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My Pitbull stand's arms do not extend.

I have the Harbor Freight stand and you can just unbolt the arms and move them about two inches. Re-drill one hole and it's extended. Pitbull stand must be different. Trimming the tail off just below the license plate is enough to do the trick though.
 

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Discussion Starter #8
The first thing I did when I got my LT last week was cut about six inches off the tail where it meet the license plate. Looks like it came that way from factory. Use a nice black license plate cover to finish the look off.
Excellent.

Where did you get the license plate frame? Dealers around here (Houston) used to give them to you for free if you were a regular customer but they don't anymore.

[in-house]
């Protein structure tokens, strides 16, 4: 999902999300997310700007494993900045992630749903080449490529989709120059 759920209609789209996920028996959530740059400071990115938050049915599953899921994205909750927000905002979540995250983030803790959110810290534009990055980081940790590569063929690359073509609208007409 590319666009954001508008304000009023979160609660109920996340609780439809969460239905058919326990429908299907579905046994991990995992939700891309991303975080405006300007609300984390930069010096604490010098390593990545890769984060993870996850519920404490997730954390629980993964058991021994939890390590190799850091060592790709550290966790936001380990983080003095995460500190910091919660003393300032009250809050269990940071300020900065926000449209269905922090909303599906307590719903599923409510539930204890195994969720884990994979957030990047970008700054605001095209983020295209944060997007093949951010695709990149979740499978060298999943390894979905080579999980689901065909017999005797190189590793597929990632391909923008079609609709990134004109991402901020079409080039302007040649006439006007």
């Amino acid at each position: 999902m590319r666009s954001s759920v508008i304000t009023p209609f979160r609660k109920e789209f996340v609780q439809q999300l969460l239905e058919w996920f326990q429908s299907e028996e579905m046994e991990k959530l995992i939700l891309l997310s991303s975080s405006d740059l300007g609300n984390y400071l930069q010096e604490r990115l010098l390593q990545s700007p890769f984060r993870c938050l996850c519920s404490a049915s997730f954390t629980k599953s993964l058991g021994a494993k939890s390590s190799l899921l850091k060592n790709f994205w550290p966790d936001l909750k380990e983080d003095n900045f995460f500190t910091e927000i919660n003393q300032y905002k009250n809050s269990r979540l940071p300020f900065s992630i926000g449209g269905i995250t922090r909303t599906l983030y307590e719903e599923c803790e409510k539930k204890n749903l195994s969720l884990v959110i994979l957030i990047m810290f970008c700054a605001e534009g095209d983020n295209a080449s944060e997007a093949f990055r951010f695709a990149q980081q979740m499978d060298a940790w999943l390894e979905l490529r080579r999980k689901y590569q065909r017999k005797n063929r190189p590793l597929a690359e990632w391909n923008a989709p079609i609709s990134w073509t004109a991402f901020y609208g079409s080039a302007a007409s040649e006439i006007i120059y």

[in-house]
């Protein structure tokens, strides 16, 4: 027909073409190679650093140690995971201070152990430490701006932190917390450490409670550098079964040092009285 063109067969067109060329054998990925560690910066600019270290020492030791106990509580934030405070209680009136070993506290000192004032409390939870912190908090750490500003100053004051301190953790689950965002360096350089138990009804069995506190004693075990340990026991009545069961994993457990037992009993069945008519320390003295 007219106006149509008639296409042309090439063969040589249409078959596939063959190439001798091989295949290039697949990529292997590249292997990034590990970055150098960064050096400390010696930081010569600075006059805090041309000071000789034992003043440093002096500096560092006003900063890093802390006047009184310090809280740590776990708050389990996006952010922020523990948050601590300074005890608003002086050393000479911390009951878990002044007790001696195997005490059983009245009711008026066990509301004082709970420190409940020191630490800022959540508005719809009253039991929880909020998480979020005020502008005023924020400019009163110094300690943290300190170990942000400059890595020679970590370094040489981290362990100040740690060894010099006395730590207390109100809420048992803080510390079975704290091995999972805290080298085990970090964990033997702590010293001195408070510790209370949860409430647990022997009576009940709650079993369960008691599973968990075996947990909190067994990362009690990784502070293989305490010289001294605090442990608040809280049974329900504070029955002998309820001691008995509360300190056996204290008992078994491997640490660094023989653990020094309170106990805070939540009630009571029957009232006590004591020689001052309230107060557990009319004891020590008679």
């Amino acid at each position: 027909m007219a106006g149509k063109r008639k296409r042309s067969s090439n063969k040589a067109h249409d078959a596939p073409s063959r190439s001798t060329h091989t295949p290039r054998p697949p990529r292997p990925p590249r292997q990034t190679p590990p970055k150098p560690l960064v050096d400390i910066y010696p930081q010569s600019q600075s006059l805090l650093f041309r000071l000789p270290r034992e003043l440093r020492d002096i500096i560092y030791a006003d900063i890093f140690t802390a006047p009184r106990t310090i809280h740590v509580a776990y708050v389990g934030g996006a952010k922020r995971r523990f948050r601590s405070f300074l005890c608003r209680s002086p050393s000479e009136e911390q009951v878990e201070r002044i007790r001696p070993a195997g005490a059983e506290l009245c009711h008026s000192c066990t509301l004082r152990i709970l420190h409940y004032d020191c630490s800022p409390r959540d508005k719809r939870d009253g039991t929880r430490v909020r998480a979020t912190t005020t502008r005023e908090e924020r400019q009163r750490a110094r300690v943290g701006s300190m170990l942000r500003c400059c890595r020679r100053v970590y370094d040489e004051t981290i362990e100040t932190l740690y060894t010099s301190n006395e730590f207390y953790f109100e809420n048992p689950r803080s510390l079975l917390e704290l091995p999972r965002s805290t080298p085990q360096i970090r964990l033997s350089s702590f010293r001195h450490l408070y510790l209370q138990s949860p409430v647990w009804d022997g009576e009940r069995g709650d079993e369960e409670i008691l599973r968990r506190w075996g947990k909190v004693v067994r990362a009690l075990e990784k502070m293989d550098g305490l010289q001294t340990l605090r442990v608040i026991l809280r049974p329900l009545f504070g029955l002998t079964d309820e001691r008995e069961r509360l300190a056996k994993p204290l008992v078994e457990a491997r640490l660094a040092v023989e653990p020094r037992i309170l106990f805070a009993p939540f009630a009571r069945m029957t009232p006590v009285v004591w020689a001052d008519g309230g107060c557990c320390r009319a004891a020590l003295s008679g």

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Discussion Starter #10
OK, so we've talked about one of the two problems with trying to put a lowered Gen 3 Versys up on a rear stand... the interference of the rear fender while trying to raise or lower the back end. The other problem is the greater physical effort required to get the bike up on the stand because it has been lowered.

My stand is a Pit Bull stand and the arms to which the spool forks are attached are not adjustable to make them shorter, so I need a stand with shorter arms. Anybody use a stand right now on a lowered gen 3 Versys that works well and has shorter arms? If so, what brand and do you have.
 

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OK, so we've talked about one of the two problems with trying to put a lowered Gen 3 Versys up on a rear stand... the interference of the rear fender while trying to raise or lower the back end. The other problem is the greater physical effort required to get the bike up on the stand because it has been lowered.